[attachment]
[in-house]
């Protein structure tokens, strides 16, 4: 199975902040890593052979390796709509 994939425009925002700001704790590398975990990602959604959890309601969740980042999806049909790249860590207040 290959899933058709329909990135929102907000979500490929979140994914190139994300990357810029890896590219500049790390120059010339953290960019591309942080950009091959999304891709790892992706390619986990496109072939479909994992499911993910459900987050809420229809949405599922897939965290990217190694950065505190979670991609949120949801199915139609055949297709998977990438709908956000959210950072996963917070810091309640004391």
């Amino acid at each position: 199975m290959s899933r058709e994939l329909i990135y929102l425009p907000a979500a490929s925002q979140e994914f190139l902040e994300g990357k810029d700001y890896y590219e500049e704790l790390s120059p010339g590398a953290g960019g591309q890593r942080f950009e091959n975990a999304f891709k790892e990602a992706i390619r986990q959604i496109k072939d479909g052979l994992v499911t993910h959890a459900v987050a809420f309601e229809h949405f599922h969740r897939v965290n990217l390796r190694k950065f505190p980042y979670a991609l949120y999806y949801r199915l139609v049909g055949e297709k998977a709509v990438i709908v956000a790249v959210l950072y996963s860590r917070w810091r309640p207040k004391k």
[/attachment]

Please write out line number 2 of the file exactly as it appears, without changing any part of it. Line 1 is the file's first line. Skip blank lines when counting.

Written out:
């Protein structure tokens, strides 16, 4: 199975902040890593052979390796709509 994939425009925002700001704790590398975990990602959604959890309601969740980042999806049909790249860590207040 290959899933058709329909990135929102907000979500490929979140994914190139994300990357810029890896590219500049790390120059010339953290960019591309942080950009091959999304891709790892992706390619986990496109072939479909994992499911993910459900987050809420229809949405599922897939965290990217190694950065505190979670991609949120949801199915139609055949297709998977990438709908956000959210950072996963917070810091309640004391």